Thursday, March 31, 2011
Despite the name of the practice Elaine stresses that “Quality is in no way compromised. CheapAccounting operates to a set of very high service values”.
Inevitably, perhaps, most of Elaine’s clients have straight forward accountancy and taxation needs. Needs that her experienced network of CheapAccounting.co.uk accountants are well capable of addressing. However from time to time there may be a more complex tax issue which requires more specialist advice.
I am delighted to announce that Elaine has chosen my Tax Advice Network to provide tax support when required. We have agreed a working alliance which is clearly promoted on her website.
For obvious reasons I do not give permission for just anyone to include our logo on their website. Indeed Elaine is the first person to have that authority – beyond the tax adviser members of the Tax Advice Network of course.
Thursday, March 24, 2011
I have seen dozens of such identikit commentaries since the Chancellor sat down yesterday. Almost all contain pretty standard lists of the headline measures, cut and paste extracts from the budget press releases and sundry similar 'commentaries' containing the initial views of the author or a 'senior tax partner'. There are a few that contain bog standard 'advice' and a few firms have provided commentaries on specific measures - although most of these note that we don't have enough detail yet to know how the proposals will work in practice. Others reference what the writer would like to have seen or how limited the proposals are in specific situations.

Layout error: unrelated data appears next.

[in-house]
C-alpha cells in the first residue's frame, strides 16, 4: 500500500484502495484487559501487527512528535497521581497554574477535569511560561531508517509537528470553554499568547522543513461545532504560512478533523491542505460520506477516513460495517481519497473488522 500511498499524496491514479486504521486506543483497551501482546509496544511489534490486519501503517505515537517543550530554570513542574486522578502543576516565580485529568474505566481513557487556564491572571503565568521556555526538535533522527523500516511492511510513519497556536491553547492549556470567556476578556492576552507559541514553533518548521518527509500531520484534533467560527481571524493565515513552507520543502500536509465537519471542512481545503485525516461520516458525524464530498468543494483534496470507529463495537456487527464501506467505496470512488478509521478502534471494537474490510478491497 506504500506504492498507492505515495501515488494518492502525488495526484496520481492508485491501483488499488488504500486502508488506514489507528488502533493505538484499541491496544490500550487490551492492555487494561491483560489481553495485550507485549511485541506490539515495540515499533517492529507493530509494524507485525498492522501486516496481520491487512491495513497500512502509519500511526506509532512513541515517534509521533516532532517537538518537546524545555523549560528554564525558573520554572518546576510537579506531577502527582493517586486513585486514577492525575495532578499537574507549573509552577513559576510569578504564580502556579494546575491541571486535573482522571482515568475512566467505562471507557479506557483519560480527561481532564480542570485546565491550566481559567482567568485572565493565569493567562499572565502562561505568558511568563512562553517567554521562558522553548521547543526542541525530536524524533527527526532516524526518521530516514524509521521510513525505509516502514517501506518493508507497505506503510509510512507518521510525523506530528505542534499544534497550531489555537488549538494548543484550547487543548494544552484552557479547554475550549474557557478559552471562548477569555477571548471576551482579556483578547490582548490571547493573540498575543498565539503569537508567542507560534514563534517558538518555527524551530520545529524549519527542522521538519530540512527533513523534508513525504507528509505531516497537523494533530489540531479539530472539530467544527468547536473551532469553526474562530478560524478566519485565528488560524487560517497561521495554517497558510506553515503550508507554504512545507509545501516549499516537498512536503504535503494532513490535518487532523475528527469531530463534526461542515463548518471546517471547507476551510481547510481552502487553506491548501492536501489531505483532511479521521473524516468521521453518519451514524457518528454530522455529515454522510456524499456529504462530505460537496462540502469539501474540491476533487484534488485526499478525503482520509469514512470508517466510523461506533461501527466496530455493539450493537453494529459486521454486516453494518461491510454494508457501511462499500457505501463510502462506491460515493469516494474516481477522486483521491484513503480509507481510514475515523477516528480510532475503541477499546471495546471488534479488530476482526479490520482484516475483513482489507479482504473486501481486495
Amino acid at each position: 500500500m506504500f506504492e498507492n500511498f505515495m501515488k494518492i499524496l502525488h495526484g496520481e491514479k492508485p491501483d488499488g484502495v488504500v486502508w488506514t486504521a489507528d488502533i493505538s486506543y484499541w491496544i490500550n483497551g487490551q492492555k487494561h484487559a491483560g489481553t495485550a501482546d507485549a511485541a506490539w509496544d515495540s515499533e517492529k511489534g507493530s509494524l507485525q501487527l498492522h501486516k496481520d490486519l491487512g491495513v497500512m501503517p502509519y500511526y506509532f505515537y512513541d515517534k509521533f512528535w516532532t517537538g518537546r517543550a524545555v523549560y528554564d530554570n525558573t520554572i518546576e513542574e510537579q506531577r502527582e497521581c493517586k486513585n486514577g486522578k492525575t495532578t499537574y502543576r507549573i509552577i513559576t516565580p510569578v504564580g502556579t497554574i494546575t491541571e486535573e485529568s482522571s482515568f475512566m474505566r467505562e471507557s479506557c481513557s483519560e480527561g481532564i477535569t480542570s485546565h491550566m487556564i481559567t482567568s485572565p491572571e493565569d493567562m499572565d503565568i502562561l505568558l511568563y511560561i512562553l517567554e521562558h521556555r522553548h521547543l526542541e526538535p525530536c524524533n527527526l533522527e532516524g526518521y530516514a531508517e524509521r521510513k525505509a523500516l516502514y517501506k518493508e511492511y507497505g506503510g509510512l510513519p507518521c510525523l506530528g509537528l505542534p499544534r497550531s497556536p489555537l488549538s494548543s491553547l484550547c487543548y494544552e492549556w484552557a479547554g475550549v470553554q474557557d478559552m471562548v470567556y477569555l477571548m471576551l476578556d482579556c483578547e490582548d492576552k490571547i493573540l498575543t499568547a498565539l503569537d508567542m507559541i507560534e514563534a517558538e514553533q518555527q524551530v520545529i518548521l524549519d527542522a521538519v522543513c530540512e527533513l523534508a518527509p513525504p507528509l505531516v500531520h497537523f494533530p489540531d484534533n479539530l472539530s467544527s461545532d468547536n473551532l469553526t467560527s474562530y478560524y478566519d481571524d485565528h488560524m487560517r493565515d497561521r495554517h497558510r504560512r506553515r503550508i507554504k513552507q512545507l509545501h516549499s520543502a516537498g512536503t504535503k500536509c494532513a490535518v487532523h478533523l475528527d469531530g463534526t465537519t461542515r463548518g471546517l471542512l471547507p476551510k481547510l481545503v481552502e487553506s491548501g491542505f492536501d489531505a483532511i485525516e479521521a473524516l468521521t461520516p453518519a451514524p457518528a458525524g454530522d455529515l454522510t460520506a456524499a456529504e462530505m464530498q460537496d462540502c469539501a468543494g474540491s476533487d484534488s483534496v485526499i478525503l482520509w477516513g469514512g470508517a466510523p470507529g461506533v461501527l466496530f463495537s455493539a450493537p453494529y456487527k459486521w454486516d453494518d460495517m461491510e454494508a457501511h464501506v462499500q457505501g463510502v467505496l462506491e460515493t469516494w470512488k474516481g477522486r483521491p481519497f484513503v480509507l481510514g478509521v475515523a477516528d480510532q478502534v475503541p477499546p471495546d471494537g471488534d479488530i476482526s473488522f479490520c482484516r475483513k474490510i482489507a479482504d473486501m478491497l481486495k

Of course there will be many more such commentaries that I haven't seen. There's a limit as to how many I can pick up through the email lists I am on and through links contained in tweets on twitter. Still, two very different budget commentaries stand out and deserve an award*
Runner up - and with a special commendation for dividing up the announcements: Informanagement
- Budget Summary March 2011 - New tax changes announced today
- Budget Summary March 2011 - Future changes announced today
- Budget Summary March 2011 - Changes previously announced for 2011-12, now confirmed
And the winner is.........
....Elaine Clark of Cheap Accounting for her blog post: Not A Budget Newsletter!
It won't suit everyone but I love it!
* 'Award' in this context simply means to be acknowledged on this blog with an online link! ;-)
If you've come across any others that are clearly distinctive do please reference them in the comments section below and provide links if possible. Many thanks. I'm also keen to receive feedback challenging my view that the effort devoted to these overnight commentaries is a waste of time. By all means share your experiences of how and why you feel differently. Any evidence of the value would be great too.
Wednesday, March 23, 2011
"genuine and long lasting simplification can only be brought about through major structural changes to the UK tax system. Our key recommendations are that the Government starts to look at reforming the structure and we recommend that a timetable be set out by the end of the year. The two key areas that require attention are: